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Date Posted: 20:09:58 11/11/12 Sun
Author: Ray Hoffman
Subject: Re: WEEP Parade
In reply to: JM 's message, "Re: WEEP Parade" on 01:56:22 11/10/12 Sat

Strange things were happening in that 1975 season. Prince had missed a significant number of games (due to a stomach problem, I believe), and being that it was no longer a three-man booth there were a number of fill-ins. And one of prominence: Bing Crosby, who did --as I recall it-- all nine innings of a TV broadcast from Shea Stadium. I remember, also, about two weeks before the end of the regular season, the famous 22-0 game against the Cubs. It was radio-only that day, and the Gunner actually left the booth around the seventh.

This was all part of the set-up for the announcement that came at the end of October. I remember turning on Channel 2 for the noon news, and seeing the unusually grave look on Bill Burns face as he spoke the lead-in, "Bob Prince and Nellie King have been fired as the Pirate broadcasters."

That afternoon, I turned over to WEEP for Mike Levine's talk show, and quickly discovered that I wasn't the only one with a stunned, angry reaction. I called WEEP's program director, an Englishman named Roger Willoughby-Ray, and volunteered to help put together the protest parade that Levine and Jack Wheeler were formulating on the air (I was still waiting to land my first job in broadcasting, so I had the time).

I went right downtown to the WEEP studios in the Fulton Building. Willoughby-Ray gave me a desk and a phone (next to Mike Levine's desk), with instructions to find some marching bands and fire trucks, parade-type stuff. Which wasn't easy, as many organizations didn't want to be involved in a political protest. But County Commissioner Tom Foerster did. So did Dr. William Hunt, the minority commissioner...even though he was in a tough re-election campaign which he would lose the following Tuesday. With those two pulling the levers, I had my fire trucks and marching bands. Then the local Ford dealers group (which had some sort of sponsorship arrangement with Prince) came through with some cars.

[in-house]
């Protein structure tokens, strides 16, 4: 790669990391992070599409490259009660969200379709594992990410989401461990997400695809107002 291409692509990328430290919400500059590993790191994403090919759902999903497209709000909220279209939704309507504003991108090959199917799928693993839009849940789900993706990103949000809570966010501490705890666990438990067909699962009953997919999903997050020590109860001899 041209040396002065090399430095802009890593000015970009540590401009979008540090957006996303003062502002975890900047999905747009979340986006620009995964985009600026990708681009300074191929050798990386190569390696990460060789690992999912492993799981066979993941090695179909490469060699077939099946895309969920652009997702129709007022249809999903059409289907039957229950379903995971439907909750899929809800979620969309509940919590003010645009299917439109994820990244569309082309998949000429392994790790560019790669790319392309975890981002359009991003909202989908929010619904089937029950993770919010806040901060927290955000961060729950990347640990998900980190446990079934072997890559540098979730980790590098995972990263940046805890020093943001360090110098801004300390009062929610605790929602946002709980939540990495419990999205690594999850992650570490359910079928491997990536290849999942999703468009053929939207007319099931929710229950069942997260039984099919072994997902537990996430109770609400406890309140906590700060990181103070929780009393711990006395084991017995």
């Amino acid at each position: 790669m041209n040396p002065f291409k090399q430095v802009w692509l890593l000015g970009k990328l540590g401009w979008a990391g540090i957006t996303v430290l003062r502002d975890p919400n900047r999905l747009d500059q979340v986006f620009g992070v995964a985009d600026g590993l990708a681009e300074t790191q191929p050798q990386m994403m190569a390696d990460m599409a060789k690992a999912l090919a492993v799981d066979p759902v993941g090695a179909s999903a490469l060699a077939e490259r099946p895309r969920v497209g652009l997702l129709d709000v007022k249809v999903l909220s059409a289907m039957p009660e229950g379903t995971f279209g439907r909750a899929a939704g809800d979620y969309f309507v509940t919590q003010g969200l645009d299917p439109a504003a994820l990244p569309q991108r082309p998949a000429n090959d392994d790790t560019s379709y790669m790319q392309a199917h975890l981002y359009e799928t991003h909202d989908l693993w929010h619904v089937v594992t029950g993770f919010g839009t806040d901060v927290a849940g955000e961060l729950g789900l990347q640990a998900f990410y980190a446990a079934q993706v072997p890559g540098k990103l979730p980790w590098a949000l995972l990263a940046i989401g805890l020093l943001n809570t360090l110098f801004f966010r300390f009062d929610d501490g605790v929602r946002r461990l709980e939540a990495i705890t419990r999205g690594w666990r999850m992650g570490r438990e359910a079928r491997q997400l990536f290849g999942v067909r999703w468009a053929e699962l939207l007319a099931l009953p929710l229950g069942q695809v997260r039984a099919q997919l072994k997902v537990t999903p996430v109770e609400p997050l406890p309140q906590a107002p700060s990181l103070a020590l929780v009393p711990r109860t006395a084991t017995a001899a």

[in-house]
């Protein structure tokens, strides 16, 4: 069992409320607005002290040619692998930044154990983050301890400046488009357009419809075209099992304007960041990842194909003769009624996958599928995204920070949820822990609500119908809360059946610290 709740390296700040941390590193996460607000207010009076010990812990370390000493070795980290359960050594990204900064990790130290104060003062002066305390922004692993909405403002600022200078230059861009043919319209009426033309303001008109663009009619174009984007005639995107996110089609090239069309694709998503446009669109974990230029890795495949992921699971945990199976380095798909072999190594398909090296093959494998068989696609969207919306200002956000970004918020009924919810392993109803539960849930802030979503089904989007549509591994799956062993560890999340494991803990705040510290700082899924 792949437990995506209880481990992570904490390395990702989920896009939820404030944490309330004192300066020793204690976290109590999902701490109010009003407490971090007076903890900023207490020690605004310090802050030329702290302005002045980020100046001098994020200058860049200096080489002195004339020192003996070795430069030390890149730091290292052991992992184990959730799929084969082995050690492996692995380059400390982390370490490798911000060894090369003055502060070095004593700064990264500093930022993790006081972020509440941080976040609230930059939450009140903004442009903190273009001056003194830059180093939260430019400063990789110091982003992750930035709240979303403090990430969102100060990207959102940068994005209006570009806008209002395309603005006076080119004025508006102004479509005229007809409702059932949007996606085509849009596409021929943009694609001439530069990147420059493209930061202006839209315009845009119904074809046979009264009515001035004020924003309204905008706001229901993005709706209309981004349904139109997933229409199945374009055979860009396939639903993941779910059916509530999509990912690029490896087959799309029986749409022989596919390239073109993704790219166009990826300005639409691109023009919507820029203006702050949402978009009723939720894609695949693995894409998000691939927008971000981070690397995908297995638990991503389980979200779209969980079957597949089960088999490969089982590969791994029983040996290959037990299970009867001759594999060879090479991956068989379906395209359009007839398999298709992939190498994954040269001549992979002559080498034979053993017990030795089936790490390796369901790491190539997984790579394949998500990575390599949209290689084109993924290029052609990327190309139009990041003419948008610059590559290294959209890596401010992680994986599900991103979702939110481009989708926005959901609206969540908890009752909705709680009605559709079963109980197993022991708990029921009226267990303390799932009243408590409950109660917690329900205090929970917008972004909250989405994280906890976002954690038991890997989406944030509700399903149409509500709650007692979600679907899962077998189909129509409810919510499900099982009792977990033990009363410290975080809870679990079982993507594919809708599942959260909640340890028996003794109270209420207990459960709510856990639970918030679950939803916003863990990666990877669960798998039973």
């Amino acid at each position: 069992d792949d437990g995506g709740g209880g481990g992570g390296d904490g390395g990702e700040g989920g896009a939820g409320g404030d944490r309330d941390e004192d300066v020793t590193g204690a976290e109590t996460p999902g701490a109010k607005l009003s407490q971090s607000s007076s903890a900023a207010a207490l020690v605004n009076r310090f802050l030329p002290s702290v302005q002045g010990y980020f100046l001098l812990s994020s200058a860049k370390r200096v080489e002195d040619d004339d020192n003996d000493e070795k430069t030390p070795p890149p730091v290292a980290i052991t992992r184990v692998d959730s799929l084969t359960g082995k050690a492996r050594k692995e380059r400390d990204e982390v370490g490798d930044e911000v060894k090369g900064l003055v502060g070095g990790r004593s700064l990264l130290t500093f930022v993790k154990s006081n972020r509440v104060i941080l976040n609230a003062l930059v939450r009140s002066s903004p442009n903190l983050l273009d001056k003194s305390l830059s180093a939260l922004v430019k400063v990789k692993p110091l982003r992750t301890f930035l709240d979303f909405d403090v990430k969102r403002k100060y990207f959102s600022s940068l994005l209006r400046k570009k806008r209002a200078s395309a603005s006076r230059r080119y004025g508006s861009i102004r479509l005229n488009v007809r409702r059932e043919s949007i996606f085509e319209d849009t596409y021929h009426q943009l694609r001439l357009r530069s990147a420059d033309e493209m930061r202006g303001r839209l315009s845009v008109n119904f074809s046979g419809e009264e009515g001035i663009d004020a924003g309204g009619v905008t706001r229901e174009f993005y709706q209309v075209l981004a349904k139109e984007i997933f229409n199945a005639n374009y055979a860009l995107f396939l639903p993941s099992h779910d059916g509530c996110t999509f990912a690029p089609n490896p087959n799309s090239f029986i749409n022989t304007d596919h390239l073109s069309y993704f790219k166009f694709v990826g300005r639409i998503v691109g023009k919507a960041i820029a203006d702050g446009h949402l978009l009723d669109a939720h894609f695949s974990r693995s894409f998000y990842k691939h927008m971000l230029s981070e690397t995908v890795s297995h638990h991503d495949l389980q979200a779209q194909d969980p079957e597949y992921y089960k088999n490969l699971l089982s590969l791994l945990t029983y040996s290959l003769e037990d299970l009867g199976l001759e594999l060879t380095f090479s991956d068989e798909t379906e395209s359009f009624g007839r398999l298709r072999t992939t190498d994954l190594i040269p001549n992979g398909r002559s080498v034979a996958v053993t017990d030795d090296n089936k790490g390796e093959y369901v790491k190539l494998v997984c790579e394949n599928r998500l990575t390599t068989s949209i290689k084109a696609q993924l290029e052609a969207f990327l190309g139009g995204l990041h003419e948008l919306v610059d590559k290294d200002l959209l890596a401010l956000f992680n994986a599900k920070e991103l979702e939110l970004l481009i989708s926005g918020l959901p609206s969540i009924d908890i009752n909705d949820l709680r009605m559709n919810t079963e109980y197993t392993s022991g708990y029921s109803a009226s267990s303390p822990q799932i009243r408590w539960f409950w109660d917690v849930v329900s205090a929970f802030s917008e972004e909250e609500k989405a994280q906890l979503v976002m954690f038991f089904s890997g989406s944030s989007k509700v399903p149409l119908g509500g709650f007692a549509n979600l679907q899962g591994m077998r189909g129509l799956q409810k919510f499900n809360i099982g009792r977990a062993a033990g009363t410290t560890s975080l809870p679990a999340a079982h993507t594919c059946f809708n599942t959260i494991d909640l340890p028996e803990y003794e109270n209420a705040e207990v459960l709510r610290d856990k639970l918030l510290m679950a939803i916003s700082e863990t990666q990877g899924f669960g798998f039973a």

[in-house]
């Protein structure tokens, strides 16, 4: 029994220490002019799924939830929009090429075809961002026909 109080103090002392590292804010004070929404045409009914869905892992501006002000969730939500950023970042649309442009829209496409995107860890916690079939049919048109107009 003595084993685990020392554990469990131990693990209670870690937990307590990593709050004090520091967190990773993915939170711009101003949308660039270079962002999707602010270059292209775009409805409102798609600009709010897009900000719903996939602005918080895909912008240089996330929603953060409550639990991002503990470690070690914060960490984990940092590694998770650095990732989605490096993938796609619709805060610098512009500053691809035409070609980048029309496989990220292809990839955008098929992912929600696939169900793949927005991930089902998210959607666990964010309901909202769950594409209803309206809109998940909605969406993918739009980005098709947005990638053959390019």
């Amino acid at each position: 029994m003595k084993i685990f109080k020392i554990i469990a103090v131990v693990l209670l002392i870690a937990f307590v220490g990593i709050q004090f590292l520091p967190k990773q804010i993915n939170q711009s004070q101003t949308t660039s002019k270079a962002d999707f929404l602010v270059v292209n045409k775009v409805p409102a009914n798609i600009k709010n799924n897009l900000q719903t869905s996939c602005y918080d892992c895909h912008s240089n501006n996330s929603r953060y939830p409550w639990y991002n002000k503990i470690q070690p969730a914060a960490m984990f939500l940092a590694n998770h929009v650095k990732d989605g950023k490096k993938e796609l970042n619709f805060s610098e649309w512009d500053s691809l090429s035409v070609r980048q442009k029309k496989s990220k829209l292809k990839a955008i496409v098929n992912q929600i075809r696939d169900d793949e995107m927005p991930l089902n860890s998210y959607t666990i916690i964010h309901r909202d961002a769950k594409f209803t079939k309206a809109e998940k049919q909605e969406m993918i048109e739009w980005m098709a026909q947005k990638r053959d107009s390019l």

I remember also how involved the people in Johnstown were. I called the long-time sportscaster at WJAC-TV, Bill Wilson, and he delivered (as I remember it, 37 years later) several chartered buses full of Bob-and-Nellie fans. This all happened, mind you, within about a five-day time span.

Now came the parade. It was the day after the local elections, Wednesday November 5, 1975. The bands and the firetrucks and the Fords were assembled that morning outside the Civic Arena. And Roger Willoughby-Ray turned to me and said, "You lead the way." So with a 22-year old kid that no one knew out in front, we made our way from the Arena to the County Jail...with not a person on the sidewalk. Then we made the turn onto Fifth Avenue. Me first. There they were: thousands, thousands, cheering from the sidewalks and the open windows above.

To this day, when I think about walking down the middle of Fifth Avenue with a marching band and majorettes and those fire trucks immediately behind me, I can't help but see myself as Alec Guinness's Colonel Nicholson looking at the bridge he built over the River Kwai!

It was a great day in Pittsburgh. And it's a damn shame it ever had to happen.

--Ray Hoffman
WCBS Newsradio 880, New York

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